- Poll finds favorable view of oil and gas industry
- ExxonMobil and Employees Contribute More Than $287,000 To West Virginia Colleges and Universities
- MarkWest Sherwood Plant helps growth and development in Doddridge County
- Fracking study shows no water well contamination
- Study Finds No Evidence of Groundwater Contamination Attributable to Natural Gas Development
- Howard Swint: Midstream key to West Virginia's economic growth (Daily Mail)
- Letter: Natural gas growth wonderful news for West Virginia (Daily Mail)
- Propublica-funded Article On W. Virginia Shale Development Is More Scare Tactic Than Objective Journalism
- Daily Mail editorial: Mountain Valley Pipeline will provide much needed economic boost
- Mark J. Perry: Low-cost natural gas an environmentally friendly fuel (Daily Mail)
- Howard Swint: WV natural gasoline fueling economic development (Daily Mail)
- IHS Report on Petrochem Manufacturing in Appalachia
- Cove Point Becomes 2nd U.S. Liquefied Natural Gas Export Terminal
- Chris Ventura: Rally for lower energy costs starts with you (Gazette)
- Gassed up and ready to go
- Maximize Benefits From Natural Gas Development
- Industry reps: Pipeline work available soon in West Virginia
- Local lawmakers: Pipelines could have economic benefits
Charleston, W.Va. – West Virginia oil and natural gas organizations, as well as those from across the region and nation, are coming together during the month of October to celebrate National Energy Awareness Month and highlight the thousands of products made from refined or processed crude oil and natural gas. As part of that awareness effort, the groups are issuing an “American Energy Challenge” to encourage West Virginians to try and plan a day without the modern benefits of petroleum-based products.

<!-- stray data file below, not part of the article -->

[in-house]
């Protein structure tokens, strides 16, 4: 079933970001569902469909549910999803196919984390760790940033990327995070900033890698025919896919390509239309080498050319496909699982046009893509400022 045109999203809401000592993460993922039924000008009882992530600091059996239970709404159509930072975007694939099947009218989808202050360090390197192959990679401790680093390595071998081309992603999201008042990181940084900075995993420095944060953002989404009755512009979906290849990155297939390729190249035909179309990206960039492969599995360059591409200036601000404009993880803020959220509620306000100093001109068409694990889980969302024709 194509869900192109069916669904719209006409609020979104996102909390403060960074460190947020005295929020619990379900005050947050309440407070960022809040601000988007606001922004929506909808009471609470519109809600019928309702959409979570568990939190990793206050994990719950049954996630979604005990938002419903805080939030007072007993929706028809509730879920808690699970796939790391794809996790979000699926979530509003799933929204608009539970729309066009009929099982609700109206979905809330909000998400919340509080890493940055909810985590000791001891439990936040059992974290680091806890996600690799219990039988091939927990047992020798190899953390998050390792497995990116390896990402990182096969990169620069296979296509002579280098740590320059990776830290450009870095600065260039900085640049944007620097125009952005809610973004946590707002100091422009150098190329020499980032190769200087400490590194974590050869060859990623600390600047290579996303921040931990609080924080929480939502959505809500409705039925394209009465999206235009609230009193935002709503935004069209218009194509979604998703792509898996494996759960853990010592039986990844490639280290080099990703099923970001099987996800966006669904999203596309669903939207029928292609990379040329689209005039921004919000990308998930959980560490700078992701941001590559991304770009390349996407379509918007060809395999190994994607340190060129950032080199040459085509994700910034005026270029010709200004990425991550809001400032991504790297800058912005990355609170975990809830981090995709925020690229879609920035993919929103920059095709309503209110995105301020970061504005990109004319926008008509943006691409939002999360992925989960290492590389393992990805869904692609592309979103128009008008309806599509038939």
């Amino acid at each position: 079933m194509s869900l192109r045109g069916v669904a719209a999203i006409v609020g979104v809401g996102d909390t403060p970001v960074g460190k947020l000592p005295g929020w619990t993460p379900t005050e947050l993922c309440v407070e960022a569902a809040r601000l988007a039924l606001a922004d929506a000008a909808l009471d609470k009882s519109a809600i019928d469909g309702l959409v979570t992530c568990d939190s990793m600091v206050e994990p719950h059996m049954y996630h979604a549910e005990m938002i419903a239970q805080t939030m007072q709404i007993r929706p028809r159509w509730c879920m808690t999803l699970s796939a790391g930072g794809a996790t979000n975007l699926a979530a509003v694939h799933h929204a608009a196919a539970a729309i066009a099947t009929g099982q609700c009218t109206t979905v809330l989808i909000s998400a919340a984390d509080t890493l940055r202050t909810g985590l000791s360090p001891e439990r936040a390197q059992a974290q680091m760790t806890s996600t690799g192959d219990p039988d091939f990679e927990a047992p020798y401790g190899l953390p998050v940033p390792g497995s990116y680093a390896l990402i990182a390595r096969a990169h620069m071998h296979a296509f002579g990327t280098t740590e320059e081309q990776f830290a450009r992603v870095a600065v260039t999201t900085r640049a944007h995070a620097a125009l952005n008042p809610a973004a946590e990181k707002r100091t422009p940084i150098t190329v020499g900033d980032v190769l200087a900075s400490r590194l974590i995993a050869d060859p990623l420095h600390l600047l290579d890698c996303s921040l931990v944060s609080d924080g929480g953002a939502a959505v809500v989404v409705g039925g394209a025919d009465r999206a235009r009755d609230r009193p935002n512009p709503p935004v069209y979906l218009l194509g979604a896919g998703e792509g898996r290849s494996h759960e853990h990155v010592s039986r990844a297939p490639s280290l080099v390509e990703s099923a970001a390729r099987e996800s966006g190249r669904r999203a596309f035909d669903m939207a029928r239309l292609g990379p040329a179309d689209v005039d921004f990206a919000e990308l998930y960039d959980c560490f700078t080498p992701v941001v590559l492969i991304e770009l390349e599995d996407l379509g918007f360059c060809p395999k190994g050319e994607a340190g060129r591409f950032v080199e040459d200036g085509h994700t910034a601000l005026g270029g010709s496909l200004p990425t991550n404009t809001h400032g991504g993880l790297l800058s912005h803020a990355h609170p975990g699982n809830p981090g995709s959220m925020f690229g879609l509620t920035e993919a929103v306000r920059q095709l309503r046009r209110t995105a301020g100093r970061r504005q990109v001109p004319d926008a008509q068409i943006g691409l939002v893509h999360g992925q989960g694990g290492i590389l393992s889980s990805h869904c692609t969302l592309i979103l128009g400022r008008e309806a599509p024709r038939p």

It has been our pleasure to serve the West Virginia Oil and Natural Gas Association as President and Chairman of the Board of Directors for the past nearly four years, collectively. During our respective tenure, each of us has worked diligently to represent the organization with professionalism and to keep the organization effective in its mission during a frequently evolving landscape.
Charleston, W.Va. (September 26, 2016) – West Virginia’s natural gas industry is providing significant financial and in-kind support to a variety of educational and youth-focused initiatives in the areas of STEM programming, workforce development, youth athletics, teacher training and general student needs.
“With school in full swing across the Mountain State, West Virginia’s natural gas industry is committed to improving and enhancing educational opportunities for state children,” said Steve Perdue, Interim Director of the West Virginia Oil & Natural Gas Association (WVONGA).
Perdue said programming focused on educating students in science, technology, engineering and math (STEM) is a priority for many WVONGA members. Recent initiatives include:
- Chevron and Southwestern Energy’s support of the STEM Network Schools program through the Education Alliance.
- Chevron’s support of the Oglebay Institute effort to align science curriculum in grades 1-8 in Marshall County and professional development training for teachers at Sherrard Middle School.
- EQT’s support of the Clay Center’s Power Your Future mobile STEM exhibit.
- XTO Energy’s Mickelson ExxonMobil Teacher’s Academy support for professional development for Union Elementary School teacher in Upshur County.
- Antero, MarkWest Energy, XTO Energy and EQT’s support for the Challenge Program in Doddridge, Marion, and Harrison Counties.
- Dominion’s K-12 and Higher Education Partnership grants will engage students in a variety of energy- and environmental-focused science, math and technology programs.
WVONGA members are involved in myriad ways with schools in their operating region.
The Challenge Program, Inc. contributes to workforce and economic development by connecting business and education to achieve a common objective: the development of a skilled and motivated future workforce.
Antero VP of Government Relations, Kevin Ellis (pictured left) presented each receipient with a check for $200 for their outstanding academic work.